Jennifer Hawkins and Erin McNaught look good today. And I don’t mean in the bodacious-Miss-Universe sense, I mean they’ve gotten a whole bunch of good PR by agreeing to go to a couple of schoolboys’ formals. Daniel Dilbey is taking Hawkins to his up in Bathurst, and Trinity Grammar’s Jordan Avramides is taking McNaught to his at the Shangri-La – but only because Hawkins had filming commitments. Sure, their friends might think they’re legends right now, and be high-fiving them on a gamble that paid off. But I don’t.
This has disaster written all over it. Highly likely, these guys’ bravado will collapse in a smoking ruin when these far older, far cooler, intimidatingly attractive women rock up to their formal, forcing them to endure a couple of hours of stammering hopelessness before gratefully escaping at the earliest polite opportunity.
Or, since these guys had the hide to see if Miss Universe wanted to spend an evening in their company, they may well be unbearably cocky, to the point of unpleasantness. I remember Year 12 guys like that – life has a funny way of taking the wind out of their sails by the time they hit 20, and no-one thinks they’re cool anymore. Really, which adult wants to spend an evening with the Trinity Grammar Steve Stifler?
Jordan Avramides’ behaviour hasnt’t exactly impressed one woman – the Tele’s dating ethics commentator, Amy Dale. She’s concerned for the real victim in this – the girl Avramides dumped to take McNaught. He tried to justify this by saying she hadn’t bought a dress yet, but Dale isn’t buying that:
When Jordan justifies his choice by saying his one-time date hadn’t even purchased a dress yet, it shows how much the young Lothario has to learn.
No girl goes out once, finds a dress and buys it. It takes months of flicking through dress racks.
In a sick way, it’s part of the fun.
She could have friends going to the formal, which means locker-room talk is of little else.
I, like many girls, have done the nerve-wracking task of asking a guy to my formal, only to be told “I’d rather not”. Teenage boys can be cruel.
And I don’t mean to sound old-fashioned but when you ask for a date, it’s not an invitation until someone “hotter” pops up.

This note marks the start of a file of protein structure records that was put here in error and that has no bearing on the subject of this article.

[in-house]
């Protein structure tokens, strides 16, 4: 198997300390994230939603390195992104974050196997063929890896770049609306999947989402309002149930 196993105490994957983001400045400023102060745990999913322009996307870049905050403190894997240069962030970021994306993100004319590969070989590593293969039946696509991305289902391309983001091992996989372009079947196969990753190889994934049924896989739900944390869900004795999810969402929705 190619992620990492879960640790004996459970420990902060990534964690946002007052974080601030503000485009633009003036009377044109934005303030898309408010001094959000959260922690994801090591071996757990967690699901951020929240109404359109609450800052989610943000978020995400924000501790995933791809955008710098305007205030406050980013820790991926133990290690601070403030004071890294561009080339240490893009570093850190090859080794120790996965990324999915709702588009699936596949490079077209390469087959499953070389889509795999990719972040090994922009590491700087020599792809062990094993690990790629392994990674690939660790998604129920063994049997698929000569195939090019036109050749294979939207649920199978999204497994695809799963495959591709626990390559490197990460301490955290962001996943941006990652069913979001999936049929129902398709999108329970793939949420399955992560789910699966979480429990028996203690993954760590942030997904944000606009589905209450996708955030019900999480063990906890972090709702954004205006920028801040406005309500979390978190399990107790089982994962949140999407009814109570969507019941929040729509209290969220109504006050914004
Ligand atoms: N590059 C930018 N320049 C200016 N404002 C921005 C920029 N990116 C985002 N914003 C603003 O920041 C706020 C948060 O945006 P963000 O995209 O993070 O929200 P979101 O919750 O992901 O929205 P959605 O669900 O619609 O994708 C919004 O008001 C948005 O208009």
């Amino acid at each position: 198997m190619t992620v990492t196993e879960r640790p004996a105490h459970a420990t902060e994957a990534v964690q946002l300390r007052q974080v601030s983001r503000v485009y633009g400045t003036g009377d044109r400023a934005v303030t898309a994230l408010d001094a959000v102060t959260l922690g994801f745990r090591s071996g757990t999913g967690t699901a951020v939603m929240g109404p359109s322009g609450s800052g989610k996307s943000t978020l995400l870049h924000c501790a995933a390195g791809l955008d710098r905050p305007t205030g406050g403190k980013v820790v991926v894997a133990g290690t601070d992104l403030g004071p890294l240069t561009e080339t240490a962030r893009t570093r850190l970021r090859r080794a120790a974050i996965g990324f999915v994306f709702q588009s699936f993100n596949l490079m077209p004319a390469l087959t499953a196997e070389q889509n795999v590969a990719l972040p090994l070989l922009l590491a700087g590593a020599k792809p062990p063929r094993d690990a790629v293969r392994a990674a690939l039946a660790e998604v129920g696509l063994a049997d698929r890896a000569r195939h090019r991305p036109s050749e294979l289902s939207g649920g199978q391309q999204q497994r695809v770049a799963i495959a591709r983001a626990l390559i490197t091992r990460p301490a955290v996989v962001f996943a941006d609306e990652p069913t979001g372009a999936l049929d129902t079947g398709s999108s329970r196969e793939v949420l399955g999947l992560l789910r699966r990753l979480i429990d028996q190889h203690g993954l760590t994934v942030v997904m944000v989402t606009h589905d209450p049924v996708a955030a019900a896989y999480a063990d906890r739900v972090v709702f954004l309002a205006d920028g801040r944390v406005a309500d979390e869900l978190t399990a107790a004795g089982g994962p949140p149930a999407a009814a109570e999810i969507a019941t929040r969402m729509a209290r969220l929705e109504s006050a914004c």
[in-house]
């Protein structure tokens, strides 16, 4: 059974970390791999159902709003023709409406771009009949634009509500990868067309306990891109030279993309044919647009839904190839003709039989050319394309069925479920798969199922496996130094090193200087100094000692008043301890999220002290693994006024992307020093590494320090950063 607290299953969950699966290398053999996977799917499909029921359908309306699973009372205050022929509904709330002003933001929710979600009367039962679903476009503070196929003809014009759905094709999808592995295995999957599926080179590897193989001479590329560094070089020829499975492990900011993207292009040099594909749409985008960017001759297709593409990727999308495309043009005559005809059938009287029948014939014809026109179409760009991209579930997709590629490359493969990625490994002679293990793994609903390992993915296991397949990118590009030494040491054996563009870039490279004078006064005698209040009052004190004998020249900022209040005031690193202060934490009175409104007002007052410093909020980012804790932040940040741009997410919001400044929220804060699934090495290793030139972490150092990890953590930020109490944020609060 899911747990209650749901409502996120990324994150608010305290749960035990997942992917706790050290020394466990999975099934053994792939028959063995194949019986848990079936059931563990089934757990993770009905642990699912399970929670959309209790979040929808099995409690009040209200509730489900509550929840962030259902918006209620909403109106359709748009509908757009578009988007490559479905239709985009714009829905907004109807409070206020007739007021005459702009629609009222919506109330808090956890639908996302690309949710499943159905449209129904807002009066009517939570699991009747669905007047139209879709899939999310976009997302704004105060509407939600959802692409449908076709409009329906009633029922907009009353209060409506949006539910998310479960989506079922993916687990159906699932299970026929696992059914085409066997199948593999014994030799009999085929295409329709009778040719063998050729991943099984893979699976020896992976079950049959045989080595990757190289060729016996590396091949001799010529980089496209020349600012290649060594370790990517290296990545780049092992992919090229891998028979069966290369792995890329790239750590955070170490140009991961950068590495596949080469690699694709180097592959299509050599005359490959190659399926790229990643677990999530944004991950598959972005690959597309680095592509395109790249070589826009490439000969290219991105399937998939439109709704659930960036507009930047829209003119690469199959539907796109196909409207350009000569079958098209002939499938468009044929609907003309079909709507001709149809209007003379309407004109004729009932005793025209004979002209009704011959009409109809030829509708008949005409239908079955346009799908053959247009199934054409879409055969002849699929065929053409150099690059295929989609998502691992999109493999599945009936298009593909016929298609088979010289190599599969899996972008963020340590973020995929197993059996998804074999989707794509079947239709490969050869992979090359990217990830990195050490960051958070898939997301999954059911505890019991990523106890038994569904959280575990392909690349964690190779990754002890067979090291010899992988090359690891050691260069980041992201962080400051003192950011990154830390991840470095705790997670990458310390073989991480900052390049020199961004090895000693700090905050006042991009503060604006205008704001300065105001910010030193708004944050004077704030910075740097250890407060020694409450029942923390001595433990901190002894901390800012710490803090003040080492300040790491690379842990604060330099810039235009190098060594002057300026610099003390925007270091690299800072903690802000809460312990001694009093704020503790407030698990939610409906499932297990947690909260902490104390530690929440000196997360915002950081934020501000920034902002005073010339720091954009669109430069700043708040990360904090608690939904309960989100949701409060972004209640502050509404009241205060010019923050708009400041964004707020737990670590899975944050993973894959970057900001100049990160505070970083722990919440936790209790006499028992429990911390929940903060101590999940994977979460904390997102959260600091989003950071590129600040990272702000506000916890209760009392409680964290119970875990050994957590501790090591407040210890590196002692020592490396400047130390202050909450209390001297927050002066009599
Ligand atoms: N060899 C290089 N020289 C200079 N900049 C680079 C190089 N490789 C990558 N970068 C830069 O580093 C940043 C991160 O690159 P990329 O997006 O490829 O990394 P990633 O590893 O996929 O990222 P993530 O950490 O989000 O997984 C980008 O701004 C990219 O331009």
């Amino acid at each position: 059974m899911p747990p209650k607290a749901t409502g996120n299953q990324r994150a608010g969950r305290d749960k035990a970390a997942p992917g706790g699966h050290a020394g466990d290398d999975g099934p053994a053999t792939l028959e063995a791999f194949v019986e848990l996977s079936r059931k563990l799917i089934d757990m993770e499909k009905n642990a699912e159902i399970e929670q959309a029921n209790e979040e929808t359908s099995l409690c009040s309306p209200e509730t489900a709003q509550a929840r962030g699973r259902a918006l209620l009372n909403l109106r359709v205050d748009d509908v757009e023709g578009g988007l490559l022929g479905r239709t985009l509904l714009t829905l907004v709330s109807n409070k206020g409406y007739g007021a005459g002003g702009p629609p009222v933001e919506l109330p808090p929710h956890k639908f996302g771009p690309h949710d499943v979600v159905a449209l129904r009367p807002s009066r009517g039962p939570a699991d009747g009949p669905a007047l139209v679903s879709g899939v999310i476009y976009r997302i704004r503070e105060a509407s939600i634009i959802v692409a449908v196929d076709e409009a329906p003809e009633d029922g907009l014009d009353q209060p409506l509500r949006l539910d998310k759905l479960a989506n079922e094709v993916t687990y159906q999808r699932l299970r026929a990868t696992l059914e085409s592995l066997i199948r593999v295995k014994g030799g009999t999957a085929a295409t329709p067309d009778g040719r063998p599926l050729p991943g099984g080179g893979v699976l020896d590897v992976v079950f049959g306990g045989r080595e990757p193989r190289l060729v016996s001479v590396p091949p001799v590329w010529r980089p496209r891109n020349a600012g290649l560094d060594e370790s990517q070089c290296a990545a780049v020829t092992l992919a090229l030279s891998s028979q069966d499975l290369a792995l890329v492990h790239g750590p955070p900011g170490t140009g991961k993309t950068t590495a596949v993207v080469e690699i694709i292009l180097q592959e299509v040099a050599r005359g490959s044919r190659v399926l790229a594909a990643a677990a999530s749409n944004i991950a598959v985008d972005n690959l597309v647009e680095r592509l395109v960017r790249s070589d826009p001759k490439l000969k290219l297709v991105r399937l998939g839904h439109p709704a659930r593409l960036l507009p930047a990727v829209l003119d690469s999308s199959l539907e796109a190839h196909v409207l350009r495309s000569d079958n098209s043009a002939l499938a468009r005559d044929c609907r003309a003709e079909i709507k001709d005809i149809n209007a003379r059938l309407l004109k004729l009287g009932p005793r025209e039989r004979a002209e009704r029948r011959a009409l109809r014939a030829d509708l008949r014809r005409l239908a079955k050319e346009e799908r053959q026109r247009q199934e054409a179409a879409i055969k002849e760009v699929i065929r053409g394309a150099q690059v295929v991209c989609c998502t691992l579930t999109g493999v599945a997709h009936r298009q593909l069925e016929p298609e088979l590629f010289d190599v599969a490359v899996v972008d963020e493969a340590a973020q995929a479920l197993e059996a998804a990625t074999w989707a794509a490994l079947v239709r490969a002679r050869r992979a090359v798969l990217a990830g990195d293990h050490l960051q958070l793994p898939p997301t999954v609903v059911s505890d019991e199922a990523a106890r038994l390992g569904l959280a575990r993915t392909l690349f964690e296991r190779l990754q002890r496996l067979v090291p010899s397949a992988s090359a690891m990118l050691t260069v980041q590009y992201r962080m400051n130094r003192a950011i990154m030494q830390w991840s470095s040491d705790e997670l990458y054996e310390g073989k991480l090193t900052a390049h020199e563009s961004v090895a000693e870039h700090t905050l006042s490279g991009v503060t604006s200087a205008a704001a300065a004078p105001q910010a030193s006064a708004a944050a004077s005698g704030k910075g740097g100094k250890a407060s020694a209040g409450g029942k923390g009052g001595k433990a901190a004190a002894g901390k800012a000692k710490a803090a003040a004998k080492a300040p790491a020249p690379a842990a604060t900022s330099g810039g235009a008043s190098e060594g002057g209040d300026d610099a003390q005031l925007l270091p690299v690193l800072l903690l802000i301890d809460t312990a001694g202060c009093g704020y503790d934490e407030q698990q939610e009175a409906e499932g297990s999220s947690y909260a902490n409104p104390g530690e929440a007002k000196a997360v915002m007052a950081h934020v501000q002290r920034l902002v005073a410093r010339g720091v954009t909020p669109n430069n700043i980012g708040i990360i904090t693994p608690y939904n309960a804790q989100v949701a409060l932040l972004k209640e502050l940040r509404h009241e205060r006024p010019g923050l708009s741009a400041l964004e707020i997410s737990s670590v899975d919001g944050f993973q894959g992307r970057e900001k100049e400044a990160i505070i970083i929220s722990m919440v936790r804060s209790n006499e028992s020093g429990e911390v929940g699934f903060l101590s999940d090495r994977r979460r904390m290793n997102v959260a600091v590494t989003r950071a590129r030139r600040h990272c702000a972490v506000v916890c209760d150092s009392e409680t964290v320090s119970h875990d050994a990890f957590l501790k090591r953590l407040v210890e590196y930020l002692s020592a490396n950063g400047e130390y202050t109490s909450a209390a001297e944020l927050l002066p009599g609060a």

Hell hath no fury like a Tele commentator empathizing with a woman scorned.
Well, I reckon you’re well out of it, anonymous dumped-for-Erin-McNaught girl. You’d be better off being courted by someone who doesn’t genuinely back himself with a supermodel, I reckon.
Sure, it’s a nice joke, and it gets them good press coverage, but I reckon this is ultimately a lose-lose for Hawkins and McNaught. They’ll have a boring night at best, and at worst something awful will happen. They’ll be surrounded by drunk teenagers, and there’s a genuine risk one of them will go home with a second corsage of spew.
And worst of all, what if one of the guys drunkenly tried to put a move on them? Can you imagine the embarrassment?
Plus, what about everyone else there? Dale is concerned for the other girls that won’t look as good in the photos, but what about the guys? I’d have stammered like a typewriter if one of them had so much as glanced at me right when I was trying to look my coolest. It was hard enough without having to be constantly terrified of making a fool of yourself in front of Jennifer Hawkins.
To be honest, I also object to this idea because I reckon there’s a serious double standard in operation here. As the Radar blogger, I of course am inundated with many thousands of invitations to formals from schoolgirls who wish to be entertained by my urbane witticisms for an evening, but I turn them all down. Because it’d make me look really creepy – a bit like this guy.
Okay, so that isn’t strictly true. But I would refuse on principle, if anyone had ever actually asked. Whereas if it’s guys asking older women, that seems harmlessly cute. Well, that’s just sexism and ageism rolled into one hideous corsage of discrimination.
Plus, why is it only supermodels who get these invitations? Why is no-one asking interesting conversationalists? It’s almost like teenage boys are shallow or something.
Maybe I’m biased by retrospective fury with myself for foolishly asking someone I liked to my Year 12 formal instead of Elle Macpherson, who would have left me a quivering mess. Or my dream date of that era, Lynda Day from Press Gang. Sure, I was a geeky kid. Come to think of it, I was a quivering mess anyway.
But I can’t help but think that formals are supposed to be about teenagers being awkward with one another, not with supermodels. It’s a painful rite of passage to cap off the painful rite of passage that is the HSC. Adding Miss Universe into the equation adds up to an awful night for anyone – and especially the Miss Universe.
Photo: Danielle Smith